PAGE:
Saturday, July 6, 2013

Interview with Liz Stauffer

Thursday Morning Breakfast 
(and Murder) Club 
by Liz Stauffer

Please tell our readers a little about yourself?

Having spent some 30 years in the corporate world, writing everything from political encyclopedias to technical documentation, I retired a few years ago to travel and write fiction.  Since that time, I’ve visited some 50 countries on four continents, and have written five books –one that will remain hidden away in a bottom drawer. Thursday Morning Breakfast (and Murder) Club, the first mystery I wrote, is published by Sartoris Literary Group and is available for purchase.

I live most of the year in Hollywood Florida, close to the beach, with my two Lhasa Apsos, Mattie and Jakey, where I own a vacation rental business. The rest of the year, when I’m not traveling, I live in Pen Mar, MD, a small mountain village, not unlike my fictional town of Mount Penn.  Since I’m outdoorsy, and love to hike, bike, swim, and play, both locations suit me well.

My two sons, sprinkled around the US, have both played key roles in getting Thursday Morning Breakfast (and Murder) Club out. Todd, Publisher of the Jackson Free Press, Jackson, MS, and author of some forty computer books, is my literary agent. Brian, a radio program manager and on air celebrity in Wilmington, NC, is my media guru. I have one grandson, Owen, who lives with his mom in Wisconsin.

Tell us about the book

Thursday Morning Breakfast (and Murder) Club is an American village mystery, with a younger, feistier, Miss Marple-like protagonist, named Lillie Mae Harris as the leader of the club. In some ways I’ve mimicked a traditional British village mystery, but have given it an American flare.  The Thursday morning breakfast club, a group of village ladies, has been meeting in Mount Penn, my fictional mountain village on the eastern slope of the Appalachians, in rural Maryland, for many years. News of neighbors and local events, and gossip have been the main topics of discussion at the weekly gatherings. But when murder comes to the village, and one of their own is arrested for the crime, they ban together, despite differences and misgivings, to make things right again. Thursday Morning is a story about friendship, community, and love, written in a traditional who-done-it style.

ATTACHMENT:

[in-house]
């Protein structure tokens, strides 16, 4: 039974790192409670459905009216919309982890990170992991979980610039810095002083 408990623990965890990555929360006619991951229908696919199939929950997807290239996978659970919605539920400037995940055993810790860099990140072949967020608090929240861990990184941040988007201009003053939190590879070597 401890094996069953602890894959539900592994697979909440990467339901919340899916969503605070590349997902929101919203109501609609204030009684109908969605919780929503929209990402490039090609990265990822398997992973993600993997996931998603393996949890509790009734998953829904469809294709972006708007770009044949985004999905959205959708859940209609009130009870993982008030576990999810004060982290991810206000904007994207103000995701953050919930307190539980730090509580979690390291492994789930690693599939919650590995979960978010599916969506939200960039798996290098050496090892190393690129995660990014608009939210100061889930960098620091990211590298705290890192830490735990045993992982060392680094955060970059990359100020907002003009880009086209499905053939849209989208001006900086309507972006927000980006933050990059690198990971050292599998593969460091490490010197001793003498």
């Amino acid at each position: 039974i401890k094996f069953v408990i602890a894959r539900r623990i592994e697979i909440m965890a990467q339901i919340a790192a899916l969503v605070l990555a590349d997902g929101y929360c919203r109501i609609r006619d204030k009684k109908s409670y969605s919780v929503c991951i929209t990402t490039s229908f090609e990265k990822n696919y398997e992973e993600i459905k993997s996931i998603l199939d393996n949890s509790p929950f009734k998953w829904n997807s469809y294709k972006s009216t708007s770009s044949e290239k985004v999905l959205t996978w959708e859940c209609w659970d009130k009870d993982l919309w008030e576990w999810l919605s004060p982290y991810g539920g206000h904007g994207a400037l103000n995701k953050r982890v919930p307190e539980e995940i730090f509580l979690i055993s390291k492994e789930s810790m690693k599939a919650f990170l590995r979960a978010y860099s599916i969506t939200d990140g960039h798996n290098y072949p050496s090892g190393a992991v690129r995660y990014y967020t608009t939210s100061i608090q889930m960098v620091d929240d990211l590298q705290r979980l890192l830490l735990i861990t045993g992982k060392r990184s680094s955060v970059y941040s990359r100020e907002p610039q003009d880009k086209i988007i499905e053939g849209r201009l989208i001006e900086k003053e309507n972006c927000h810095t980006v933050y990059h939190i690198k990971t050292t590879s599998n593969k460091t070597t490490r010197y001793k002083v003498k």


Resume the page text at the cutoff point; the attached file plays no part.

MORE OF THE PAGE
What made you choose this particular setting for your book?

I have a summer house in Pen Mar, Maryland, a small mountain village on the eastern slope of the Appalachians, a community that is not unlike Mount Penn, the setting for my book. I love the area, it’s scenery, it’s people, and it’s history. Once a grand railroad resort in the late 1800’s, the Pen Mar Resort was destroyed with the advent of the automobile, and the subsequent destruction of the railroad system in the early 20th century.  Although Pen Mar has reluctantly come into the 21rst century, it still has this special feeling of community that used to be rural America. I wanted to recapture this feeling, and reintroduce this amazing place to the rest of the world.

Which authors had the most influence on your writing and who would you say your writing style most resembles?

Agatha Christie has influenced my work, as has Georgette Heyer, authors whose books I have read, many times over, since I was very young. I’ve always loved the way Christie and Heyer use ensembles of characters in plotting and solving crimes, and I have attempted to do a bit of the same in my books. While Lillie Mae Harris has some of the characteristics of a younger, feistier, more modern Miss Marple, she is also very different from Miss Marple. Her motives are the same, but her methods are unique to her.

Other characters in Thursday Morning, while living in the modern world, have traits and attributes that are characteristic of an earlier era – they emit an aura of innocent, and in that innocence, richness.  Because of this dash of naiveté, my characters, while trying to adapt and contend with a changing world as it invades their idyllic village and threatens their status quo, also strive to keep their village as it’s always been.

Louise Penny and Jan Karon are contemporary authors who have influenced me greatly. I love their use of quirky, yet lovable characters, and their unerring commitment to community. The British writer, Ann Granger, has also influenced my work.

What’s next for you?

I’m currently writing my third Thursday Morning Breakfast Club mystery. My second one is in the done pile, and hopefully, will be released in or before early 2014.  I also have another mystery series that I’d like to publish, but I’m not going to tease you with what its’ about.

My grand epic, not even nicknamed yet, set in 1920s Pen Mar against the advent of the mass produced automobile and the demise of the railroads, is under construction. Henry Ford is a central character. This book, based on a lost history, is going to be so much fun to research and write, and, I hope, equally fun to read.

Where can we buy the book?

Thursday Morning Breakfast (and Murder) Club is available as a paperback and ebook on Amazon, July 5th, 2013. Release dates for other platforms will be announced at a later date.

Please stay in touch with me at, or on Twitter, Facebook and Goodreads. I look forward to your feedback.

THANKS for your comments, Liz.

I haven't read this book, but it sounds interesting. 

1 comment:

  1. I haven't read this book, but it does sound good.

    Have a great day.